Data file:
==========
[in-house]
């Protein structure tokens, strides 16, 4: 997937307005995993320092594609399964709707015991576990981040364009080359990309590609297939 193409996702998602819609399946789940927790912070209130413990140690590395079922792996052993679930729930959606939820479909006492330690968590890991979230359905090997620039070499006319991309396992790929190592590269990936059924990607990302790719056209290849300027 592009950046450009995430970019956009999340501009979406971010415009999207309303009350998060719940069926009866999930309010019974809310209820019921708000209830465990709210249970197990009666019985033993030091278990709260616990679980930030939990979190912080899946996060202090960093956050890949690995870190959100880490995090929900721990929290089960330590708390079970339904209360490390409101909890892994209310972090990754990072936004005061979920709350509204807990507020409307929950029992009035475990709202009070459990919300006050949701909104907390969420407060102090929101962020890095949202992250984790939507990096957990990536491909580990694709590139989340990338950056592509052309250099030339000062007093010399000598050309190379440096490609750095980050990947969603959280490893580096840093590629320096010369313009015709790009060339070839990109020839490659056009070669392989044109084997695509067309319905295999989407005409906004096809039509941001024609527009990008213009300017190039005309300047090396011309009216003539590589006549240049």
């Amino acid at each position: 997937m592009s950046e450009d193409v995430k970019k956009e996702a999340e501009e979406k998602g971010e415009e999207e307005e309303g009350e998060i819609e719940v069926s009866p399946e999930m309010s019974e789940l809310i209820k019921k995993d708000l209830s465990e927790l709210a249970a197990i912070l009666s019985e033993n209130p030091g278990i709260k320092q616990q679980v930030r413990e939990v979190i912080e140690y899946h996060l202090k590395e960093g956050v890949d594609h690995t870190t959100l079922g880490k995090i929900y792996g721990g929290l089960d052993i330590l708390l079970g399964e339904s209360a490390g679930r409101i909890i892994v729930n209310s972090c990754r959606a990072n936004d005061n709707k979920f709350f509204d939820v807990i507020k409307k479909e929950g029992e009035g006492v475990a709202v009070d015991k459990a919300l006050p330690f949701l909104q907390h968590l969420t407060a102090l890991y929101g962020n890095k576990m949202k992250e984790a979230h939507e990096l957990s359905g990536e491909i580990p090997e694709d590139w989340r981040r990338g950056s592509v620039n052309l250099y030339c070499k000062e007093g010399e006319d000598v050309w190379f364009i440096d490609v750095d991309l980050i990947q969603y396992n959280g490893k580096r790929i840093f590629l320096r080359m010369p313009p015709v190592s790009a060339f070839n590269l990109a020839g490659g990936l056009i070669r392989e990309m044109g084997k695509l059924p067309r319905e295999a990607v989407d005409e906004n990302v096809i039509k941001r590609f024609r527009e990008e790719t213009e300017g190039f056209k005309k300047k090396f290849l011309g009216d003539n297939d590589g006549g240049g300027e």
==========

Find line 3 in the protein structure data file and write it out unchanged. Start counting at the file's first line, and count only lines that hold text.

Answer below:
């Amino acid at each position: 997937m592009s950046e450009d193409v995430k970019k956009e996702a999340e501009e979406k998602g971010e415009e999207e307005e309303g009350e998060i819609e719940v069926s009866p399946e999930m309010s019974e789940l809310i209820k019921k995993d708000l209830s465990e927790l709210a249970a197990i912070l009666s019985e033993n209130p030091g278990i709260k320092q616990q679980v930030r413990e939990v979190i912080e140690y899946h996060l202090k590395e960093g956050v890949d594609h690995t870190t959100l079922g880490k995090i929900y792996g721990g929290l089960d052993i330590l708390l079970g399964e339904s209360a490390g679930r409101i909890i892994v729930n209310s972090c990754r959606a990072n936004d005061n709707k979920f709350f509204d939820v807990i507020k409307k479909e929950g029992e009035g006492v475990a709202v009070d015991k459990a919300l006050p330690f949701l909104q907390h968590l969420t407060a102090l890991y929101g962020n890095k576990m949202k992250e984790a979230h939507e990096l957990s359905g990536e491909i580990p090997e694709d590139w989340r981040r990338g950056s592509v620039n052309l250099y030339c070499k000062e007093g010399e006319d000598v050309w190379f364009i440096d490609v750095d991309l980050i990947q969603y396992n959280g490893k580096r790929i840093f590629l320096r080359m010369p313009p015709v190592s790009a060339f070839n590269l990109a020839g490659g990936l056009i070669r392989e990309m044109g084997k695509l059924p067309r319905e295999a990607v989407d005409e906004n990302v096809i039509k941001r590609f024609r527009e990008e790719t213009e300017g190039f056209k005309k300047k090396f290849l011309g009216d003539n297939d590589g006549g240049g300027e």